“Sir─would you please send me a roll of toilet paper? The dorms have been out for two weeks, and if anyone has toilet paper, I know you have an extra roll in the executive bathroom out there in the Admin. Bldg. Thanks.”

The next day the Major and a sergeant appeared at my cell door. The Major had a request form in his hand. The other hand was behind his back. “Step out into the hallway, Norman.”

I did. He nodded at the sergeant, who proceeded to search my cell. He finished, nodded “no” to the Major.

The Major held up the request. “You wrote Mr. Henderson a request for toilet paper.”

“Yes, sir.”

“You asked him to send you a roll from the executive bathroom.”

“Yes, sir.”

“He told me to search your room, and if you had any toilet paper, to lock you up for lying to staff. Otherwise, here.”

He produced a roll of toilet paper he’d been holding behind his back and handed it to me. Charmin! Hmm. Life was good in the executive bathroom. Smiling, I took it. They left. I retrieved the partial roll of scratchy state toilet paper I’d hidden, that the sergeant had missed, and gave it to a grateful neighbor.

Perhaps my plea to the warden had embarrassed him. That night a couple cases of toilet paper were delivered and passed out. The drought was over. I squirreled away a spare roll, just in case. You never know.

A few years ago, at Tomoka, where the pistol target range is only blocks from the prison, during another tissue drought, several of us marveled at the firepower as thousands of rounds of ammunition blasted away for hours on end. It sounded like the Taliban and al Qaeda were trying to attack Daytona Beach, and dozens of trigger-happy prison guards were mounting a valiant defense.

An old-timer groused, “Didja ever notice that they can’t keep toilet paper in this place, but they never run out of bullets?” The truth, as they say.

The present supply problem is exacerbated by the incredible shrinking roll of prison toilet paper. Not only have they decreased the frequency of issuance, but they have also shrunk the rolls! When they passed out the new rolls, they were noticeably smaller in dimensions than the old rolls. How low can you go? The old paper was nothing to brag about─tear off a sheet and place it over your newspaper, and you can read the printed text easily, without difficulty. It is that thin. You can’t do that with Charmin. Where does this stuff come from─North Korea? I’m getting worried now. I saw the prison canteen operator change the tape in his adding machine printer (yes, Virginia, they still have those old things in prison), a paper roll about three inches wide and three inches in diameter, and for a moment there, I had a flash of the future─that’s what they’d be handing out to us if we weren’t careful.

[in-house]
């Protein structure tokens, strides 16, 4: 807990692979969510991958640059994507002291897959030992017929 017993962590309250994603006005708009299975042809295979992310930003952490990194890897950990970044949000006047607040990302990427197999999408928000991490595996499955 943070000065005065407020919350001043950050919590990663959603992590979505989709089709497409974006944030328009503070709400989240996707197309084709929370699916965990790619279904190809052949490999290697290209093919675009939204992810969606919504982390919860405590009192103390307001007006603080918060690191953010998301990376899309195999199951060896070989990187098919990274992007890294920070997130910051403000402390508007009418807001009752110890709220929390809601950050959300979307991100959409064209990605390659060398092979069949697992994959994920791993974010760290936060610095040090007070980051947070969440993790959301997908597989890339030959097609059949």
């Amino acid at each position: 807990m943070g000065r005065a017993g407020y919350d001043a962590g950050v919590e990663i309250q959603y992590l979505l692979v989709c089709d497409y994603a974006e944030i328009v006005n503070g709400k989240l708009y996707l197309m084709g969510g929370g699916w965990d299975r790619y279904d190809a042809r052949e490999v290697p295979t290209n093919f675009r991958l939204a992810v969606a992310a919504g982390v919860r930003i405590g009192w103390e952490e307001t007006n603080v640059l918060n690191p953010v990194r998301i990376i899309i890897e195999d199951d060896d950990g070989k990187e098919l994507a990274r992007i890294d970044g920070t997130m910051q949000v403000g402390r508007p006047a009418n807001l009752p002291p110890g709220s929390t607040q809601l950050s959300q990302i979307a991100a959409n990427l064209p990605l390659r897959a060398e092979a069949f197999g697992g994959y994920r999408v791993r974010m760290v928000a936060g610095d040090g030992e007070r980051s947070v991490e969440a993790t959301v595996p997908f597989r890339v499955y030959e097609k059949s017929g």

Back to the present. There I sat, seething. They’d be calling “count” soon, and I’d be required to go to my bunk. Eight men stood at the metal sinks, four or five feet in front of me and the line of other toilets, brushing their teeth and washing their faces. Gross! Did I tell you that there is little or no privacy in prison? It’s like that old joke, “How do you tell when the honeymoon is over? She brushes her teeth while he does his business on the toilet.”

I didn’t want to ask the guy in the next stall to borrow his roll. People are funny about such things in here. Fortunately for me, a young prisoner approached me, smiling, and handed the missing roll back to me. It had been his idea of a friendly joke. I had two ways to respond: I could become angry, scowl, and castigate him for taking the toilet tissue, which is probably how his father treated him before slapping him around every week of his formative years, or I could do what I did, smile, reach out, take the roll and say, “Thanks.”

Sometimes the best solution is the easiest solution.